Bigelow's film, by refusing to editorialize or tell its audience what to think about these questions, compels us to ask and answer them ourselves. In this sense it is fundamentally different from the other great post-9/11 film about terrorism, Steven Spielberg's Munich (2005), which ends on a preachy note with one character telling another that "there is no peace at the end of this."


The bulk of Zero Dark Thirty is a very good spy thriller. It ends, as we all know, as a war movie. The final sequence [this is not a spoiler unless you've been living in a cave], showing SEAL Team Six's assault on Osama bin Ladan's compound in Abbottabad, Pakistan, called to my mind the St. Crispin's Day speech in Shakespeare's Henry V:

And gentlemen in England now-a-bed / Shall think themselves accurs'd they were not here, / And hold their manhoods cheap whiles any speaks / That fought with us upon Saint Crispin's day.

Every soldier, sailor, airman, Marine, and spy—and a good swath of the American population—woke up on May 2, 2011, heard the news, and wished they had been there in Abbottabad. Zero Dark Thirty gives us the vicarious experience of having been there. Bigelow wisely underplays the climactic moment—even refusing to show bin Laden on camera—lest it degenerate into a Tarantino revenge fantasy. Even so, I confess it was gratifying. The finale offers a national catharsis after a decade of frustration.

I recognize how bloodthirsty that sounds. But I don't think bloodlust is the only danger, or even the biggest danger, in relishing the climax of Zero Dark Thirty. Read the Psalms again and note how often David rejoices over his enemies' defeat. We spiritualize too much if we think these Psalms only apply to the "enemy" of temptation, or sin, or the devil. Sometimes we have actual human enemies who want to kill us, and defeating them is good. No man's death is occasion for a party—the celebrations on the National Mall were unseemly—but as I told my students the next morning, justice is good, and sobering.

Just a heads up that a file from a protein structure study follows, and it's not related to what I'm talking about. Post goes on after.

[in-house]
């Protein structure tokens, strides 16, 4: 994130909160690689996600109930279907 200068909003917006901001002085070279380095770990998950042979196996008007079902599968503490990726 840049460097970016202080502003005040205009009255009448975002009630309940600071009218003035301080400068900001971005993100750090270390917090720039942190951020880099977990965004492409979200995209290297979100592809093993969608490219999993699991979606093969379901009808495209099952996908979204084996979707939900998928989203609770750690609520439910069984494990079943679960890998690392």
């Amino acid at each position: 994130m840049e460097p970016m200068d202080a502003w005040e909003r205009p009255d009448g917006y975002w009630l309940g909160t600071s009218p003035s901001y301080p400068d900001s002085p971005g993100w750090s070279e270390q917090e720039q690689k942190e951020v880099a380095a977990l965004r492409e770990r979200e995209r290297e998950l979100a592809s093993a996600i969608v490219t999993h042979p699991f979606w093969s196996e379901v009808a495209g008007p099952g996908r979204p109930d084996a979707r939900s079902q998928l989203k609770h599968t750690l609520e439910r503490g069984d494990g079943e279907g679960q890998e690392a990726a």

No, a bigger danger, perhaps, is in cheapening the sacrifice, risk, and work of those who were actually, not vicariously, involved in the hunt. Some viewers will enjoy a fleeting and shallow sense of pride and pleasure before moving on with life. It may feel gratifying to watch it happen on screen, but take a moment to recognize that you didn't really do anything to make it happen. Watch and enjoy Zero Dark Thirty—it is a very good movie—but don't treat it like a cheap thrill.

How? And where do we want to go from here? These questions, implicitly raised by the closing scene and the film's brilliant final line, leave us to consider, once again, how to respond. In the closing months of the Civil War, Abraham Lincoln called on the nation in his Second Inaugural "to bind up the nation's wounds, to care for him who shall have borne the battle and for his widow and his orphan." Here's an idea for a responsible approach to Zero Dark Thirty. Watch the movie, then donate the equivalent of your movie ticket, if not more, to the CIA Officer's Memorial Foundation. The Foundation provides educational support to the children of CIA officers killed in the line of duty. My friend left behind three of them.

Paul D. Miller is assistant professor of International Security Affairs at the National Defense University in Washington, D.C. The views expressed here are his own. This piece was first posted on Patheos.